As the Scottsdale Community College (SCC) softball team was preparing for its final game of the season, the Artichokes were missing one of their best players, who is battling for her life rather than wins or losses.

Nicole Osteen, a former Cactus softball standout who lost her father one year ago, is facing the toughest battle of her life after being diagnosed with Hemolytic-Uremic Syndrome (HUD).

HUD is a blood disorder that is characterized by low red blood cells, low platelets and kidney failure. Initial symptoms include fever, vomiting and weakness. Most cases occur after infections due to E. coli or can be hereditary, both of which have been ruled out for Osteen.

“Doctors don’t know what caused it. They say it could have been something I ate, but just before I started throwing up I had eaten with my teammates and was sharing food with all of them,” Osteen said recently from her hospital bed at Banner Thunderbird. “None of my teammates had any symptoms, and doctors said they may never know what caused me to contract this.”

Osteen began training with the SCC softball team last summer, immediately after graduating from Cactus, to get a head start on her college athletic career.

“I started working out last summer and it was tough,” she said. “The workouts were hard, but it really made me work harder and it really made me a lot tougher to start my first season in college.”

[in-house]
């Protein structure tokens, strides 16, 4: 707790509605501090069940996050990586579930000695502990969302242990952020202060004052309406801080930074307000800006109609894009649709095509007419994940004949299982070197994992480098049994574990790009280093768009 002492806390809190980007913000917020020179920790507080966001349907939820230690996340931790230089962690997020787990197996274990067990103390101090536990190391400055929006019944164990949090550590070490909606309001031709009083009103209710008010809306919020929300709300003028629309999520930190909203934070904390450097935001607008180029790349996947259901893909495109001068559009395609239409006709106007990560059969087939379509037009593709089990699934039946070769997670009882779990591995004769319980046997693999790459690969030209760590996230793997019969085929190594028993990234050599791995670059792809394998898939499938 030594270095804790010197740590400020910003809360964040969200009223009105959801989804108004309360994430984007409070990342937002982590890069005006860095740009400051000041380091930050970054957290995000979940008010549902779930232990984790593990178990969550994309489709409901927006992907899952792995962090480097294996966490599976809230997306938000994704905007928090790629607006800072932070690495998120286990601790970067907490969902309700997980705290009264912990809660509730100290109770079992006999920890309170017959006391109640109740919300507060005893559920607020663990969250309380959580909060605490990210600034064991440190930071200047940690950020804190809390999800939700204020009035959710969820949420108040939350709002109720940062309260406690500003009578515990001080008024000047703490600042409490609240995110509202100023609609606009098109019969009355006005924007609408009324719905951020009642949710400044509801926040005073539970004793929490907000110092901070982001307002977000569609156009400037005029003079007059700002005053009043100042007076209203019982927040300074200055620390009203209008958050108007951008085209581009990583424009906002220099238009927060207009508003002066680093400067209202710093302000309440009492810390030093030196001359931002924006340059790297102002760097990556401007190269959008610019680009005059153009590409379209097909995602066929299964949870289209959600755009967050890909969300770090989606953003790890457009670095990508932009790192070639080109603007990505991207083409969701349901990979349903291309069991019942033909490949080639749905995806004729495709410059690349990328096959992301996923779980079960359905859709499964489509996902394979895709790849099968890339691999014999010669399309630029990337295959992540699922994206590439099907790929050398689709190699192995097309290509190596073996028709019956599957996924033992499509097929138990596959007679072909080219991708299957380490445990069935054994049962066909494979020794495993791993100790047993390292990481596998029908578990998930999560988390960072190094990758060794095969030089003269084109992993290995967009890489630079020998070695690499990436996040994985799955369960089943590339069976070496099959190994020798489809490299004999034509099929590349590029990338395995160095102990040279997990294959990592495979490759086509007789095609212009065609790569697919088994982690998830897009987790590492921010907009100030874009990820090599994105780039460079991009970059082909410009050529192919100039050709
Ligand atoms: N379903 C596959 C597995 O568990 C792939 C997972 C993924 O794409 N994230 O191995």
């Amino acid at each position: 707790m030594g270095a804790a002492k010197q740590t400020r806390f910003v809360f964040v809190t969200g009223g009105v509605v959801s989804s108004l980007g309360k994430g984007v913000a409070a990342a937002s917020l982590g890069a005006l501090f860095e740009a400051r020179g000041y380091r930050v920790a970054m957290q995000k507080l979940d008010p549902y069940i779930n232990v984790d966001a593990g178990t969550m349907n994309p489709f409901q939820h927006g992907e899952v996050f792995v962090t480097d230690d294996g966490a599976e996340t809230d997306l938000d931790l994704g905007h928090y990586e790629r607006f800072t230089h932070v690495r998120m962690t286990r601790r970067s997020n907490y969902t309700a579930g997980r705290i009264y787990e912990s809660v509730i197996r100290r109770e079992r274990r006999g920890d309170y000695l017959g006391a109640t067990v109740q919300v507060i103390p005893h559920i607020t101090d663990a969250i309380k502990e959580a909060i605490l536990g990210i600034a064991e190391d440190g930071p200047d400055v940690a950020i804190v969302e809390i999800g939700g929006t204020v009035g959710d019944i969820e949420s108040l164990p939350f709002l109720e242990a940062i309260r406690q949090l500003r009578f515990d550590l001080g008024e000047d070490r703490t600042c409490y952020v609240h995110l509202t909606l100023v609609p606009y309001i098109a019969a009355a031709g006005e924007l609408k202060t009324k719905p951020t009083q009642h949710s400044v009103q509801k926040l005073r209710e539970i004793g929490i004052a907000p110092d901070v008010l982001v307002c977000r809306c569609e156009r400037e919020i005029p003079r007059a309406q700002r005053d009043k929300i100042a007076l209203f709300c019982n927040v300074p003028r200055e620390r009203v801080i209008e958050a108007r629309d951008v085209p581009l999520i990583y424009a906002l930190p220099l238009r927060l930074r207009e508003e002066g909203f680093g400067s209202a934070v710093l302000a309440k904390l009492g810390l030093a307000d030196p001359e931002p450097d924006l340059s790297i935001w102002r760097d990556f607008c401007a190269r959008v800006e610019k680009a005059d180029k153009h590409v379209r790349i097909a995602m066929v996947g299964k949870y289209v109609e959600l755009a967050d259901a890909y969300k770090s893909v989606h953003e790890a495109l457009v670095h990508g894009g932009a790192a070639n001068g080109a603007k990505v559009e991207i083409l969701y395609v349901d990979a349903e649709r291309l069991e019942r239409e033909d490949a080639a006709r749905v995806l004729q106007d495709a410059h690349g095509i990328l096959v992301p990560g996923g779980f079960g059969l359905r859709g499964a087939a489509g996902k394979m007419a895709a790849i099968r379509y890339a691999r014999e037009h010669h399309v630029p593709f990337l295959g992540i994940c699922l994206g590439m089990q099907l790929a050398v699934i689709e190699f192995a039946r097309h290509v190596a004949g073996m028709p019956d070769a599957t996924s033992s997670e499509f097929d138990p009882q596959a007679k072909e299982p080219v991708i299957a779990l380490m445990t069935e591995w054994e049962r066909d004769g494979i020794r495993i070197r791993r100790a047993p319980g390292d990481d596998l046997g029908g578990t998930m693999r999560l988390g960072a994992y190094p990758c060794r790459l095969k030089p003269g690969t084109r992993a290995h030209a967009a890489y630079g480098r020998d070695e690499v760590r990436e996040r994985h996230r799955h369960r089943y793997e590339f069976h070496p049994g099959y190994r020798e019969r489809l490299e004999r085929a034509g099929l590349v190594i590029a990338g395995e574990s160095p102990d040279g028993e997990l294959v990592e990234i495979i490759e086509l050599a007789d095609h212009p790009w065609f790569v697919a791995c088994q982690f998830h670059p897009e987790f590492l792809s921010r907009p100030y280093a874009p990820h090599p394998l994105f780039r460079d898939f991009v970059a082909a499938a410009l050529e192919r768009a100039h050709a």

While SCC has struggled on the field, winning only nine of 50 games, Osteen has become a team leader in her short time on the team. Offensively she is batting .292 (seventh on the team as of April 24), four home runs (tied for second), 23 runs batted in (fourth), 22 runs (third) and 35 hits (fifth) despite being out the past eight games.

“I was really enjoying the time with the girls, and it is a lot different than Cactus,” she said. “I really was starting to hit the ball well and actually had four home runs (she had one in four years at Cactus), which is not like me. I have a lot of friends there and that made the transition a lot easier.”

Then, after a simple hike in the hills with her Artichoke teammates, things turned for the worse.

“We went hiking on Saturday (April 6) and that was the first day everything started,” Osteen said. “I started to not feel well and the next day started throwing up, and it continued until the following Tuesday.”

She made a trip to urgent care, where she was said to be dehydrated. But after returning home she contacted the SCC team trainer, who told her to go to her primary care physician because she was swollen and pale.

“I went to my primary physician and they took blood and ran tests,” Osteen said. “But the results were going to take a couple of days, (so I) was sent home and I was still feeling sick.”

While waiting for the test results, she wound up back in the Banner Thunderbird emergency room days later because the symptoms continued.